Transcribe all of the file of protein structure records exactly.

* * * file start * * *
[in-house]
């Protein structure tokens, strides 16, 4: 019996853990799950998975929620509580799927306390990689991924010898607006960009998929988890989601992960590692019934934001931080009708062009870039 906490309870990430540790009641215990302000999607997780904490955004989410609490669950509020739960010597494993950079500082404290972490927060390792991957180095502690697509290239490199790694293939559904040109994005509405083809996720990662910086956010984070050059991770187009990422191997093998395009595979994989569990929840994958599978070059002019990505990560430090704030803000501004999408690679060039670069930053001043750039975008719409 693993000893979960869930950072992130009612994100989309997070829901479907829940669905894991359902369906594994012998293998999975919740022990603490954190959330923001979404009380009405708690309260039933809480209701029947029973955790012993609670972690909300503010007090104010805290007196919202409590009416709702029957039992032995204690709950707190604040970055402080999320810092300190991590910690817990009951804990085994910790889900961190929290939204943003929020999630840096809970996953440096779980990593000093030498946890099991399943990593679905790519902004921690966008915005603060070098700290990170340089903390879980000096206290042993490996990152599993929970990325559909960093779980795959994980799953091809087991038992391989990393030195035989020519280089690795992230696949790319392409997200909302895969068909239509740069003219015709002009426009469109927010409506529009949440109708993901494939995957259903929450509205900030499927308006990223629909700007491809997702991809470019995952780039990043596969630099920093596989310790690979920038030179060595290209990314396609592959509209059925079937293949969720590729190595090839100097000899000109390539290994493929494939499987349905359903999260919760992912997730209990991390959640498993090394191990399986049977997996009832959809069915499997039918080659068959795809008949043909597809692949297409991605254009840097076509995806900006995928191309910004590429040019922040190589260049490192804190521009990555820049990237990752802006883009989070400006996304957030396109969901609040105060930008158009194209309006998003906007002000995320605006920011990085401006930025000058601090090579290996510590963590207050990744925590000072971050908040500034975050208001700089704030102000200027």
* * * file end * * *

[in-house]
């Protein structure tokens, strides 16, 4: 019996853990799950998975929620509580799927306390990689991924010898607006960009998929988890989601992960590692019934934001931080009708062009870039 906490309870990430540790009641215990302000999607997780904490955004989410609490669950509020739960010597494993950079500082404290972490927060390792991957180095502690697509290239490199790694293939559904040109994005509405083809996720990662910086956010984070050059991770187009990422191997093998395009595979994989569990929840994958599978070059002019990505990560430090704030803000501004999408690679060039670069930053001043750039975008719409 693993000893979960869930950072992130009612994100989309997070829901479907829940669905894991359902369906594994012998293998999975919740022990603490954190959330923001979404009380009405708690309260039933809480209701029947029973955790012993609670972690909300503010007090104010805290007196919202409590009416709702029957039992032995204690709950707190604040970055402080999320810092300190991590910690817990009951804990085994910790889900961190929290939204943003929020999630840096809970996953440096779980990593000093030498946890099991399943990593679905790519902004921690966008915005603060070098700290990170340089903390879980000096206290042993490996990152599993929970990325559909960093779980795959994980799953091809087991038992391989990393030195035989020519280089690795992230696949790319392409997200909302895969068909239509740069003219015709002009426009469109927010409506529009949440109708993901494939995957259903929450509205900030499927308006990223629909700007491809997702991809470019995952780039990043596969630099920093596989310790690979920038030179060595290209990314396609592959509209059925079937293949969720590729190595090839100097000899000109390539290994493929494939499987349905359903999260919760992912997730209990991390959640498993090394191990399986049977997996009832959809069915499997039918080659068959795809008949043909597809692949297409991605254009840097076509995806900006995928191309910004590429040019922040190589260049490192804190521009990555820049990237990752802006883009989070400006996304957030396109969901609040105060930008158009194209309006998003906007002000995320605006920011990085401006930025000058601090090579290996510590963590207050990744925590000072971050908040500034975050208001700089704030102000200027």